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Southern New Hampshire Acquires Coding Boot Camp Kenzie Academy

March 10, 2021
 
 

Southern New Hampshire University has added Kenzie Academy, a coding boot camp, to its growing arsenal of providers offering short-term credentials and alternatives to the traditional college degree.

The acquisition, announced Tuesday, is a natural fit for Southern New Hampshire, said the university's president and CEO, Paul LeBlanc, in a news release.

“We share a mission to help bring higher education to learners who have often been left behind by traditional higher education,” LeBlanc said. “As the COVID-19 pandemic continues to displace workers, these shorter bursts of learning at affordable price points will be critical for learners to advance their careers and improve their lives in the new economy.”

The deal means Kenzie Academy will be able to expand access to its alternative degree programs, said Chok Ooi, the boot camp's CEO. As a condition of the acquisition, Kenzie Academy will become a nonprofit operating as a division of the university.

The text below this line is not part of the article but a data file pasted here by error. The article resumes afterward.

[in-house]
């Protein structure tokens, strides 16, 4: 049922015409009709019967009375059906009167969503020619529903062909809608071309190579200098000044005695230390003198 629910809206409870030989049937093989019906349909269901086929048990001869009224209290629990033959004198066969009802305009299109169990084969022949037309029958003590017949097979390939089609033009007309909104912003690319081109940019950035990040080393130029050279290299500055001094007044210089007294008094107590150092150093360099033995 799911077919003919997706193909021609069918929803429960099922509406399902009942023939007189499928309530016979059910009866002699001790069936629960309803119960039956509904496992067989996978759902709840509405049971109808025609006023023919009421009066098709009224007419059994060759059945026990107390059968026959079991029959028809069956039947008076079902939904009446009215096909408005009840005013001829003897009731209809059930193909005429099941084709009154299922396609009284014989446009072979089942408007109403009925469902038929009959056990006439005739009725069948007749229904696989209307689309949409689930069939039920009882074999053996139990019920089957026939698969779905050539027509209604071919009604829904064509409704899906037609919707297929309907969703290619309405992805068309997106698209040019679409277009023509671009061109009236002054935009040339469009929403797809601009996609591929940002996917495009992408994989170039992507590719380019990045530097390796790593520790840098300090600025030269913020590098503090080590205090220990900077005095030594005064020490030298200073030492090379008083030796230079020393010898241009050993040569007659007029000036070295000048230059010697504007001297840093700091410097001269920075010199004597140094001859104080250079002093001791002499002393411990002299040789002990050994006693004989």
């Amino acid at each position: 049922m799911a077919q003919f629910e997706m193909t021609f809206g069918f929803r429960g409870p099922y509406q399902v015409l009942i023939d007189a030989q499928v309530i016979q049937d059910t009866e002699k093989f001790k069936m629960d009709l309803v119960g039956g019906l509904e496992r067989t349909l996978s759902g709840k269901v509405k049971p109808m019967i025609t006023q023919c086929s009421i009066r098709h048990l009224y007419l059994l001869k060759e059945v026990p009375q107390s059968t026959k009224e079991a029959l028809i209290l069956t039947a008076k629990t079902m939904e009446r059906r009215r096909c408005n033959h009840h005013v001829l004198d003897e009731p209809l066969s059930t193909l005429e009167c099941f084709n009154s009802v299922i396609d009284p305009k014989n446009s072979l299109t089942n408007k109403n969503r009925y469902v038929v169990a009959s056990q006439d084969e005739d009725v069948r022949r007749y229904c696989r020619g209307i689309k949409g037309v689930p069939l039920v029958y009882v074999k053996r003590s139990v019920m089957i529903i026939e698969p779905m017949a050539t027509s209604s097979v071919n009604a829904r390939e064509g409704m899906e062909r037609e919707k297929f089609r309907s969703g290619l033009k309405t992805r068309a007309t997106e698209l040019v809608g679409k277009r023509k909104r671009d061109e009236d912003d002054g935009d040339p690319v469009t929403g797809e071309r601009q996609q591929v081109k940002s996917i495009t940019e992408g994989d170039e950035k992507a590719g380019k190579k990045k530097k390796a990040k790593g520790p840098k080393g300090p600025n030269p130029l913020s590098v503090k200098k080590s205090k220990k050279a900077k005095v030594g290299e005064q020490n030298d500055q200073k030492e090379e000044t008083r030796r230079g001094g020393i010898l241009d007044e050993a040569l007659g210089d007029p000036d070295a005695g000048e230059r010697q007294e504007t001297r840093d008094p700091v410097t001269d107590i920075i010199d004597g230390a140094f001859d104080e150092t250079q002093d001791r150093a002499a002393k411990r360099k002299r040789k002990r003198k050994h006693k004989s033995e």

Southern New Hampshire will take on all Kenzie’s software engineering and user experience design programs, as well as its business-to-business programs, a Southern New Hampshire spokeswoman said in an email. She said Kenzie currently has over 600 active learners but declined to share the purchase price of the company.

In 2019, Kenzie Academy raised $7.8 million in venture funds and created a $100 million investor-backed fund to cover student tuition fees. Tuition for the full-time software engineering program is $20,000 for nine months. Tuition for the part-time UX design program is $10,900 for six months. Both programs can be paid for up front or through income-sharing agreements.

“There are flaws in higher education, but it’s not like the whole thing is fully broken,” Ooi told Inside Higher Ed in November 2019. “There are people who are being priced out of it and we’re creating a new pathway to give a certain demographic of learner what they need to be successful in their first few jobs.”

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